To know me is to eat me, or rather eat my food, which is an extension of myself since my identity is composed of various ingredients. I am Italian, Spanish, Portuguese, Viking Swede, English, Irish, German, Austrian, Prussian, and Russian. I am verbose, inquisitive, ravenous and opinionated and queer. In short, a mutt.
What is it I cook?
Pressed to label my style of cooking I would have to call it simply Fresh American.
What is that supposed to be then, you might ask? Bear with me here- I want you to imagine an American, someone from your hometown or a stranger you saw on the train. What does she look like? Is he Asian? Latino? Caucasian?
Does her personality pop out at you or is he subtle and layered? Now picture that same person 150 years in the past. Would they still be considered American? Or 150 years from today- how different is s/he from the rest of the populus? American today is a mix of time and place, of cultures near and far.
So what does this have to do with Food you might ask? Well, just as those crowds appear radically changed from the past to the present, and the cultural backgrounds of every person you meet on the train is layered to a unique perfection, so are the meals that make up my menus. There might be Maine lobster served with a bright tomatillo salsa or Sockeye salmon roasted in banana leaves with coconut sticky rice. As Americans our appearances are as diverse as our cultural backgrounds. Our dishes reflect that; peanut soup and brisket and clay pot cassarole and tinga stews.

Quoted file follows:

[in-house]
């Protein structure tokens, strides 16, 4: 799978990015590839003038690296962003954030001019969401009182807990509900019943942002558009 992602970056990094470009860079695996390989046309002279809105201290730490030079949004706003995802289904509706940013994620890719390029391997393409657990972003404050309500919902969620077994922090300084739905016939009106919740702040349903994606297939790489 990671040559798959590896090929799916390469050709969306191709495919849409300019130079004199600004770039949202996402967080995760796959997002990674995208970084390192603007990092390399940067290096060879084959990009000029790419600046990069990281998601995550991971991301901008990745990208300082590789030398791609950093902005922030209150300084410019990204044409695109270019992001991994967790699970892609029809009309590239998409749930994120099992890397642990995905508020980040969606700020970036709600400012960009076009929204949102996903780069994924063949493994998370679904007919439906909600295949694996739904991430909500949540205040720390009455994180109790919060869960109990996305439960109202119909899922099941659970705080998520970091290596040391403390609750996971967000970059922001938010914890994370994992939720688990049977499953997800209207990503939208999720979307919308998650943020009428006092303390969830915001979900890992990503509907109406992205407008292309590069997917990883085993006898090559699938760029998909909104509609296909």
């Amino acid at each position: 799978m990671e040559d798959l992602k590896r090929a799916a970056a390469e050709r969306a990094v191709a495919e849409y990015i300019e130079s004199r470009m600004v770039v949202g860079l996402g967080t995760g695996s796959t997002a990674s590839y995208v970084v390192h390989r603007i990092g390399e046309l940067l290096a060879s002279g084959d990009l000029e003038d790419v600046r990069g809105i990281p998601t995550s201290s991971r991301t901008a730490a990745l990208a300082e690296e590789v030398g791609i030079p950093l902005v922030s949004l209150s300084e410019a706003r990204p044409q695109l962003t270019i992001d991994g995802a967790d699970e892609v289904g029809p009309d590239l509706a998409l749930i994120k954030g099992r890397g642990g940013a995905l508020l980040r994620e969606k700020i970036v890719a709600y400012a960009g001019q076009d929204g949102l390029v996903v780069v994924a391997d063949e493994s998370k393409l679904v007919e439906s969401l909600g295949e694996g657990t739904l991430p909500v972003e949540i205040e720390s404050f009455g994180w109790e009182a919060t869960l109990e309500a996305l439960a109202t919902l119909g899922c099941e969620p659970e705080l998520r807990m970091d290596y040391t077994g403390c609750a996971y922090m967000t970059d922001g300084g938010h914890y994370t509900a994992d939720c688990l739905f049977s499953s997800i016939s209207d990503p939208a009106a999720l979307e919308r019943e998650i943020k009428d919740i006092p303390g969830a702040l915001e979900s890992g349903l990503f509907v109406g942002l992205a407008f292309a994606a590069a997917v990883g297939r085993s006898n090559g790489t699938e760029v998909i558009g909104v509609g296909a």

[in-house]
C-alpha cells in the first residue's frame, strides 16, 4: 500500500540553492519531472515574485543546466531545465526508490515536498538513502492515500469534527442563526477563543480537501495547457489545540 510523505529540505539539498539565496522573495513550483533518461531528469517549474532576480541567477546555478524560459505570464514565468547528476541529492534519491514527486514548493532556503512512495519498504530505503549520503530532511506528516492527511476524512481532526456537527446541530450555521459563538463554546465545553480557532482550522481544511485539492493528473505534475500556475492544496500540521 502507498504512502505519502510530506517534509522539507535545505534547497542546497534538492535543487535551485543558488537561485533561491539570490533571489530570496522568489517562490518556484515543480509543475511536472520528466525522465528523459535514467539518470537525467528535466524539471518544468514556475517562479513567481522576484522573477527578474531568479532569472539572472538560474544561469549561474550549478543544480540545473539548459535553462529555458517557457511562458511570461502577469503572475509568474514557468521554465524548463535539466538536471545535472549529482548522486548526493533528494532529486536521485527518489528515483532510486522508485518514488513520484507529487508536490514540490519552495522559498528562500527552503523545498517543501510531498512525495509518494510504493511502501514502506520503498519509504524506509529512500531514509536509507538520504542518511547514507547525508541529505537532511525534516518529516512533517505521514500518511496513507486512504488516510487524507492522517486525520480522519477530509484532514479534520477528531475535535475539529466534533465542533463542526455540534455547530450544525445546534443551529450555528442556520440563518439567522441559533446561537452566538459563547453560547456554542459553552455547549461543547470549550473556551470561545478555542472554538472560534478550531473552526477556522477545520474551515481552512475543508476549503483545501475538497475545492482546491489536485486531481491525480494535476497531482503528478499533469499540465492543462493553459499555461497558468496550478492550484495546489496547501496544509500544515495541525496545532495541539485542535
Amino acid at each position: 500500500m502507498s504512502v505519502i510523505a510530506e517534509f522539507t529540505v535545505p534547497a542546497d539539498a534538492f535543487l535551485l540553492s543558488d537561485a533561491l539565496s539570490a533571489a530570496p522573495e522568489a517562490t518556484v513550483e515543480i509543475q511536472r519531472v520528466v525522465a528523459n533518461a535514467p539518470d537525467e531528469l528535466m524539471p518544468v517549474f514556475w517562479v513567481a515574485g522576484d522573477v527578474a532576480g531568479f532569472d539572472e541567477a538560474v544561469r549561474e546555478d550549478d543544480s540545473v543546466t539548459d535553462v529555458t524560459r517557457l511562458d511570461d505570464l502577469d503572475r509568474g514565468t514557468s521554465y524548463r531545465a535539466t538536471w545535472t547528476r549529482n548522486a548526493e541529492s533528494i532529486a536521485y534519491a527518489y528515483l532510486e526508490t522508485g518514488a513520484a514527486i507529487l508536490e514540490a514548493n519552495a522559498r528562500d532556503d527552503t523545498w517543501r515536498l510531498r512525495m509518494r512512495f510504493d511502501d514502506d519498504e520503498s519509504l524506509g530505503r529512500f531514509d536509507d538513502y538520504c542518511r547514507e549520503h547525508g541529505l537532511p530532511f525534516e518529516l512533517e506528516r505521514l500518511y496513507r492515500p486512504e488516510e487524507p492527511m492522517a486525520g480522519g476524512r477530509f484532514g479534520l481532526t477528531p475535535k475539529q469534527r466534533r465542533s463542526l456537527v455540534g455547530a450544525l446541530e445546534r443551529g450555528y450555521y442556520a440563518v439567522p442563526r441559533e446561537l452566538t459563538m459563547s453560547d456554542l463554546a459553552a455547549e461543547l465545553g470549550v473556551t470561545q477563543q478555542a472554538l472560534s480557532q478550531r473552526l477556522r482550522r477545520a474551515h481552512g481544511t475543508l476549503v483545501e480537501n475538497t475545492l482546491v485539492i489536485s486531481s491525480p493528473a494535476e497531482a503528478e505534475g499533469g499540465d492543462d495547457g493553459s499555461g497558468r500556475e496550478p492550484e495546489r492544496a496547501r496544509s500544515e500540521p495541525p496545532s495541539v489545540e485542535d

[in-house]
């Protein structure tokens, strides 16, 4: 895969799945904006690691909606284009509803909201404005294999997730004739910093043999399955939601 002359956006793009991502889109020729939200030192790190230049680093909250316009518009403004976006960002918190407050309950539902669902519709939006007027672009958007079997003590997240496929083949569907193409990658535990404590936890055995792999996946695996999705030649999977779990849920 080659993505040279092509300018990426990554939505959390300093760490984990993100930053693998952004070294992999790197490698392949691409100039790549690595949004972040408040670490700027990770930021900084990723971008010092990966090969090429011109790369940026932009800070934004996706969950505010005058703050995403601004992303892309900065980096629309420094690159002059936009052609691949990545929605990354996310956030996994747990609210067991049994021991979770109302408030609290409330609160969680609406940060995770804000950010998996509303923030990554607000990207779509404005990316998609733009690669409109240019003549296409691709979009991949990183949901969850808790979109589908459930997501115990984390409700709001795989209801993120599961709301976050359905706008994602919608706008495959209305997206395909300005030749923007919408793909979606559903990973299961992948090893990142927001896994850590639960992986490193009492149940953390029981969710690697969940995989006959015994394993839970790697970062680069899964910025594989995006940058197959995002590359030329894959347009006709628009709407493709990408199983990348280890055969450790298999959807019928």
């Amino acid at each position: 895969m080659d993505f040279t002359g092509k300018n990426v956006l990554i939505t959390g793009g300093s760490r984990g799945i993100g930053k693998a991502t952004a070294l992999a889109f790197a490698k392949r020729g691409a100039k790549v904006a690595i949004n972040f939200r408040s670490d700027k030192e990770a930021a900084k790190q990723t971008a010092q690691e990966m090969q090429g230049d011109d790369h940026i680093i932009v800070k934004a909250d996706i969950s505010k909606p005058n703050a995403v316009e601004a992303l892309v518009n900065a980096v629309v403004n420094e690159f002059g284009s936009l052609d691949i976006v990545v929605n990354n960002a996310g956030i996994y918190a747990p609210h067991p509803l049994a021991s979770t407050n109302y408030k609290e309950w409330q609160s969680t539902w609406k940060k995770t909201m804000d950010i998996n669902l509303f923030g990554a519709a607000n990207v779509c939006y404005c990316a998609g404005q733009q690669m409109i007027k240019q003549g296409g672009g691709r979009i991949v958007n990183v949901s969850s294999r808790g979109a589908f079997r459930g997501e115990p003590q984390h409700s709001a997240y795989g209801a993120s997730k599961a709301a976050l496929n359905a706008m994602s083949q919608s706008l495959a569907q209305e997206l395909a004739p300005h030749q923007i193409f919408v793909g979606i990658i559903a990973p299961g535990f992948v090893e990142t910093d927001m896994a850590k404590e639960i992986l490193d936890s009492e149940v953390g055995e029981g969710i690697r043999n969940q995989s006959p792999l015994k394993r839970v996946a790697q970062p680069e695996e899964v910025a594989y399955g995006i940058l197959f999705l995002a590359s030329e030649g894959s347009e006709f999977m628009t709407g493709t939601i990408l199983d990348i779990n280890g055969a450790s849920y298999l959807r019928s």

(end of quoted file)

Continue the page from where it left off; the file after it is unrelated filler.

Ecuadorians, Senegalese, Afghani and Georgians all make up the American mosiac. Irish, Mexican, Egyptian and Russian do as well. As their spices become a part of my pantry and their cooking methods become part of my arsenal, I find that I become enjoined in their cultures, and my American “mutt” status suddenly seems to make sense in the story of my life.
As I discover new flavors from around the world, they become new friends that I want to know everything about. And that is my passion: the conversation of international flavors and how they can make up something unique, from past to present, from passionate to quietly evocative. And that is the best of what American cuisine is today.